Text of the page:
heart attack and kidney failure - among
its Medicare Advantage members.
Some 75% of U.S. health care costs stems from chronic diseases, many of which
can be prevented by lifestyle choices
More than 1,100 participants were given automated
blood-pressure cuffs and told to call in with readings at least monthly. They also
got quarterly reminders to dial
in. When they
did so, an automated
system run by
provided immediate feedback, explaining what the readings meant and where to
call for further advice. Alerts were also sent to nurse managers when readings
were dangerously high. The result:
of the 217 people who started out with uncontrolled
hypertension and stuck
with the program for a year
or so, nearly 57% got
their blood pressure under control.
This kind of prodding is too labor intensive for
physicians to take on alone. And if they're going to lead a team of dietitians,
exercise physiotherapists and other health professionals,
need more training. That's
where the nascent field of lifestyle medicine comes in. For example, in
2009, Chapman's internist,
Dr. Brian Meyerhoff, took an ILM course called Active Doctors, Active Patients:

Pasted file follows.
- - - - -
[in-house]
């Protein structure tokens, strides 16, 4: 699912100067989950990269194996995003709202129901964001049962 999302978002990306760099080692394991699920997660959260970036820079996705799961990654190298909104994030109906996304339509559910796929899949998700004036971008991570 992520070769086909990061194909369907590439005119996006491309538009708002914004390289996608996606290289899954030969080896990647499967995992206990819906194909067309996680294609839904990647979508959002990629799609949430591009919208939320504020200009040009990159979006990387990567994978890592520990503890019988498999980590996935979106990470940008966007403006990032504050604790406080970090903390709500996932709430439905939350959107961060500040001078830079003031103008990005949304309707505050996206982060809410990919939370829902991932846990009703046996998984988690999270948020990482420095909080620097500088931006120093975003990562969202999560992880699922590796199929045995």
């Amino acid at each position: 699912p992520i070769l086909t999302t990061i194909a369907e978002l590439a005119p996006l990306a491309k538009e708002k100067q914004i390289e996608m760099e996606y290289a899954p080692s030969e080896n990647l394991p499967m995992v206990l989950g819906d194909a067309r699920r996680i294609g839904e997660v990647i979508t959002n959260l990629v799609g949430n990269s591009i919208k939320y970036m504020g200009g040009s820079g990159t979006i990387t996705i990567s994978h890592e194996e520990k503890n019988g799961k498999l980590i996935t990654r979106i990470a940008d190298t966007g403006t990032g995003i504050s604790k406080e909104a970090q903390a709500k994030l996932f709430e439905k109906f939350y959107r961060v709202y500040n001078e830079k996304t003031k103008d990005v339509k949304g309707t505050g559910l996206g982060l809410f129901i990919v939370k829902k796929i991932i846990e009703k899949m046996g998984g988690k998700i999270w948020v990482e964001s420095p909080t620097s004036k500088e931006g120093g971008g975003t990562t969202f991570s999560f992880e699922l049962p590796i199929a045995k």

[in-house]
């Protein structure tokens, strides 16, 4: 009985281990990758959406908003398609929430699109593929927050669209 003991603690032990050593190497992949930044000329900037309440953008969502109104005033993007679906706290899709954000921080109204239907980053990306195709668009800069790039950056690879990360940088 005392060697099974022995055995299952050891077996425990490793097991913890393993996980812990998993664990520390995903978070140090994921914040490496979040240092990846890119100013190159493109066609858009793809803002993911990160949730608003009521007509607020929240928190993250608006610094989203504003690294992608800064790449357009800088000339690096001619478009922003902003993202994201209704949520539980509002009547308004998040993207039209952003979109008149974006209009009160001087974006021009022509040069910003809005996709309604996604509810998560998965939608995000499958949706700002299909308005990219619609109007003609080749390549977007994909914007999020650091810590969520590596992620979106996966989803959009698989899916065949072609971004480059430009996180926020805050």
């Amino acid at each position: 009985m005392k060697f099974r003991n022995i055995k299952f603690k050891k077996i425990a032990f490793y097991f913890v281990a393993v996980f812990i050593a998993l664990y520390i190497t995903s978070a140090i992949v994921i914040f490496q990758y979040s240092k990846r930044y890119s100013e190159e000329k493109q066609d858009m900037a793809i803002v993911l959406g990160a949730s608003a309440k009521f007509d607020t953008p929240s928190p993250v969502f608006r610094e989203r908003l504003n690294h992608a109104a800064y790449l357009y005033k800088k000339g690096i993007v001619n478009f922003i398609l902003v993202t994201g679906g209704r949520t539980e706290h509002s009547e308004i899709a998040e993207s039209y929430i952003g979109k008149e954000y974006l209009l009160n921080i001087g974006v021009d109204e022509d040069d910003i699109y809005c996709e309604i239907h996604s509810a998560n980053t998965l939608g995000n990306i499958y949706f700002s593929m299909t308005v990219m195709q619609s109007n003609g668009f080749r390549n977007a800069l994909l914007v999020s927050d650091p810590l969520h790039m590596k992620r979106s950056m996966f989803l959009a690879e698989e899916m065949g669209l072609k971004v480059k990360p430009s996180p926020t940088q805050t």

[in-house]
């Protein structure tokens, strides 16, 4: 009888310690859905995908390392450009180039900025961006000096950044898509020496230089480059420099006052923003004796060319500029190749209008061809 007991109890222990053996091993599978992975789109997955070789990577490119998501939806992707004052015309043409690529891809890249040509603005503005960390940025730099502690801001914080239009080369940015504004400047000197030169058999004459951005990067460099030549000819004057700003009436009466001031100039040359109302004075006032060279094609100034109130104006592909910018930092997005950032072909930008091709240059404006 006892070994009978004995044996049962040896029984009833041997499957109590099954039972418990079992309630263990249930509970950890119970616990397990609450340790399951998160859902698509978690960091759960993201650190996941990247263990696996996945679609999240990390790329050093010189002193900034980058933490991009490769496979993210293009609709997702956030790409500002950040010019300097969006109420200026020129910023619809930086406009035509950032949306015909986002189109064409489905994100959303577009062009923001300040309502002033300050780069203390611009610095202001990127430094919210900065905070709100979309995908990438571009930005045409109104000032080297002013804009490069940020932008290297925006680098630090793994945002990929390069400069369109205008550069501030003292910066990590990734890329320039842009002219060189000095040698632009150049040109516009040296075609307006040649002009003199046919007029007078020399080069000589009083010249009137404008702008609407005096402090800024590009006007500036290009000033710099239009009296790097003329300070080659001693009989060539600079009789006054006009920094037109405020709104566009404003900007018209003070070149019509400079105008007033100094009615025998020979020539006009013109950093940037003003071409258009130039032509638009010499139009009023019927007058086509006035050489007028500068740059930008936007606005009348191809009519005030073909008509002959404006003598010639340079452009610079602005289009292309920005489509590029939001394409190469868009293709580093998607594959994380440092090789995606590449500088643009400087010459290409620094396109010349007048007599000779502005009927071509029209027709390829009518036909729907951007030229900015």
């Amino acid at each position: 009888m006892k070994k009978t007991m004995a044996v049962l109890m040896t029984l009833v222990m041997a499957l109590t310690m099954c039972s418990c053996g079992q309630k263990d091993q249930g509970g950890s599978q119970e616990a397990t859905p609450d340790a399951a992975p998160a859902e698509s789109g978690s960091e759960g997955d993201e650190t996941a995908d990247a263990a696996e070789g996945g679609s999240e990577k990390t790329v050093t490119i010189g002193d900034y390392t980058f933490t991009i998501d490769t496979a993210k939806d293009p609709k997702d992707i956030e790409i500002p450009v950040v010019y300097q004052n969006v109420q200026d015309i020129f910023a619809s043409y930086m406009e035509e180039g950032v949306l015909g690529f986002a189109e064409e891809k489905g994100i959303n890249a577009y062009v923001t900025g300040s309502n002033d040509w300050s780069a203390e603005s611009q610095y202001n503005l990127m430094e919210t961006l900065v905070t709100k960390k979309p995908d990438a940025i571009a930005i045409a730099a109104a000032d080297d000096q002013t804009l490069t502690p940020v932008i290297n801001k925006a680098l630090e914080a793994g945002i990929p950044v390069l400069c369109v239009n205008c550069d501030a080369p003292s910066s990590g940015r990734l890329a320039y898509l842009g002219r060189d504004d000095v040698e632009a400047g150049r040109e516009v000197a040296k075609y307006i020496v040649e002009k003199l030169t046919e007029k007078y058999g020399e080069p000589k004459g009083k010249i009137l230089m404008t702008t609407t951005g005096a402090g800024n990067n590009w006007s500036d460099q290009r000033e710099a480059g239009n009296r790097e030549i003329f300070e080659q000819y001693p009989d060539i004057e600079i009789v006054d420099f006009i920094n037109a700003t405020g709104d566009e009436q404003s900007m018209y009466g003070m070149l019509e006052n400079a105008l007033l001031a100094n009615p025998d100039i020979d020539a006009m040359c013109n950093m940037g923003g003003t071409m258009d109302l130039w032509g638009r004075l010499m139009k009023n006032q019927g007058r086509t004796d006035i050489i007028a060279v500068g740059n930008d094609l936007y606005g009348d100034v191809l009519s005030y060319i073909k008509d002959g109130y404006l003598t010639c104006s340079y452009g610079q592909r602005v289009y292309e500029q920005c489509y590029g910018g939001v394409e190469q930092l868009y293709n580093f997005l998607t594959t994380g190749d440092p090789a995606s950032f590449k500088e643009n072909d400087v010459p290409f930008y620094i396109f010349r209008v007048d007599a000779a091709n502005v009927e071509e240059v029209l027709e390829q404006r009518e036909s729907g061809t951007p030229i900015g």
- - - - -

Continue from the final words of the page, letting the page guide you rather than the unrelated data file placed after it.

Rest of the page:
the Science and Experience of Exercise,
which not only teaches physicians to be better role
models by increasing their own fitness level but also helps them prescribe
exercise regimens tailored to a patient's age and health. Nutrition is on the
medical menu too: Harvard's upcoming continuing education course Healthy
Kitchens, Healthy Lives: Caring for Our Patients and Ourselves sold out five
months in advance.
The key to getting doctors to bone up on these
kinds of topics is reimbursement, says Dr.
the California based physician who has spent three decades
showing how altering patients'
habits can reverse heart disease. "Doctors don't
learn this in medical school because they're
not paid for it,"
But that is beginning to
change. In August,
Medicare doubled coverage of Ornish's
programs, to 72 one-hour
sessions with a hospital-based team whose specialties include exercise, yoga and
psychology. The catch is that all the sessions have to be completed within 18
interventions are not easy, but they can have big payoffs. In 1985,
when San Francisco restaurateur Mel Lefer had a
massive heart attack
at age 53, he could barely walk a block and was not expected to live out the
year. After enrolling in one of Ornish's team-based programs,
he started doing yoga and eating a low-fat,
He lost weight and strengthened his heart along the
way. Now 78, Lefer says,
"I can toss my
grandchildren in the air. I have a wonderful life." But it
took a lot of
coaching - and lifestyle changes - to get him there.
This is a tremendously positive trend that we enthusiastically endorse. But if
you aren't yet old enough (for Medicare), and/or your doctor isn't able to give
you good lifestyle and diet advice, then you are still on your own. Our advice
to everyone is to 'take charge' of your own health, and - as the cornerstone of